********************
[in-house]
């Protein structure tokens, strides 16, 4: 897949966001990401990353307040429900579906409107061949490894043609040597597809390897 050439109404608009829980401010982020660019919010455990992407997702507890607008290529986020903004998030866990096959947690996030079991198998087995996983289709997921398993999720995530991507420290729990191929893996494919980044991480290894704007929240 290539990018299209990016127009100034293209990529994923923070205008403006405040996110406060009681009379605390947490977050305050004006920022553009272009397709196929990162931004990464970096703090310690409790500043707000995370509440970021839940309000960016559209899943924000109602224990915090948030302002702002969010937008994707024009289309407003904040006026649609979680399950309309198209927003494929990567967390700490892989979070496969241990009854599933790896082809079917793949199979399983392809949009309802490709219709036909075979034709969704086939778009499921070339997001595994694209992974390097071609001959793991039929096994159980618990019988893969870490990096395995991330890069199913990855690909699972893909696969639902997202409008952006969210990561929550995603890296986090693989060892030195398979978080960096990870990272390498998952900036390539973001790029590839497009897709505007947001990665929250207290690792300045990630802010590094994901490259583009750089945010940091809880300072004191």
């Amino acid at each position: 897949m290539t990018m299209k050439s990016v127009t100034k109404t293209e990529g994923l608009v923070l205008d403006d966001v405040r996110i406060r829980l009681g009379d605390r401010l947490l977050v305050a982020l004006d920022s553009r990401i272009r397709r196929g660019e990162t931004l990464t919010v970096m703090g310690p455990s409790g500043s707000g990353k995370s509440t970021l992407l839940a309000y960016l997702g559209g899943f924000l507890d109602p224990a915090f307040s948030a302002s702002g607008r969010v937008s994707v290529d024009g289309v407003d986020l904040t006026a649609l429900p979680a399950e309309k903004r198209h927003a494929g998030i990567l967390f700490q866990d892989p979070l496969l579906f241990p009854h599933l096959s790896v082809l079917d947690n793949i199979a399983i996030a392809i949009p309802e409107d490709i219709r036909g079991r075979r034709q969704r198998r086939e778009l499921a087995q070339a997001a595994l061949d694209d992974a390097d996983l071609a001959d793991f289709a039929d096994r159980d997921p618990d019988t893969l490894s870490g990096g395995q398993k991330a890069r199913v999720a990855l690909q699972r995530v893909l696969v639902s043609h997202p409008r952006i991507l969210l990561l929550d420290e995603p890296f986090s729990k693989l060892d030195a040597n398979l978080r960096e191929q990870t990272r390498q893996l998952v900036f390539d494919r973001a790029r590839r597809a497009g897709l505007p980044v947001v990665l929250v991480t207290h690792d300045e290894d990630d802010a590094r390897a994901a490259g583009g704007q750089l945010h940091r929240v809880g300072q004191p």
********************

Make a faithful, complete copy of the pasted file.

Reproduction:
[in-house]
């Protein structure tokens, strides 16, 4: 897949966001990401990353307040429900579906409107061949490894043609040597597809390897 050439109404608009829980401010982020660019919010455990992407997702507890607008290529986020903004998030866990096959947690996030079991198998087995996983289709997921398993999720995530991507420290729990191929893996494919980044991480290894704007929240 290539990018299209990016127009100034293209990529994923923070205008403006405040996110406060009681009379605390947490977050305050004006920022553009272009397709196929990162931004990464970096703090310690409790500043707000995370509440970021839940309000960016559209899943924000109602224990915090948030302002702002969010937008994707024009289309407003904040006026649609979680399950309309198209927003494929990567967390700490892989979070496969241990009854599933790896082809079917793949199979399983392809949009309802490709219709036909075979034709969704086939778009499921070339997001595994694209992974390097071609001959793991039929096994159980618990019988893969870490990096395995991330890069199913990855690909699972893909696969639902997202409008952006969210990561929550995603890296986090693989060892030195398979978080960096990870990272390498998952900036390539973001790029590839497009897709505007947001990665929250207290690792300045990630802010590094994901490259583009750089945010940091809880300072004191």
């Amino acid at each position: 897949m290539t990018m299209k050439s990016v127009t100034k109404t293209e990529g994923l608009v923070l205008d403006d966001v405040r996110i406060r829980l009681g009379d605390r401010l947490l977050v305050a982020l004006d920022s553009r990401i272009r397709r196929g660019e990162t931004l990464t919010v970096m703090g310690p455990s409790g500043s707000g990353k995370s509440t970021l992407l839940a309000y960016l997702g559209g899943f924000l507890d109602p224990a915090f307040s948030a302002s702002g607008r969010v937008s994707v290529d024009g289309v407003d986020l904040t006026a649609l429900p979680a399950e309309k903004r198209h927003a494929g998030i990567l967390f700490q866990d892989p979070l496969l579906f241990p009854h599933l096959s790896v082809l079917d947690n793949i199979a399983i996030a392809i949009p309802e409107d490709i219709r036909g079991r075979r034709q969704r198998r086939e778009l499921a087995q070339a997001a595994l061949d694209d992974a390097d996983l071609a001959d793991f289709a039929d096994r159980d997921p618990d019988t893969l490894s870490g990096g395995q398993k991330a890069r199913v999720a990855l690909q699972r995530v893909l696969v639902s043609h997202p409008r952006i991507l969210l990561l929550d420290e995603p890296f986090s729990k693989l060892d030195a040597n398979l978080r960096e191929q990870t990272r390498q893996l998952v900036f390539d494919r973001a790029r590839r597809a497009g897709l505007p980044v947001v990665l929250v991480t207290h690792d300045e290894d990630d802010a590094r390897a994901a490259g583009g704007q750089l945010h940091r929240v809880g300072q004191p």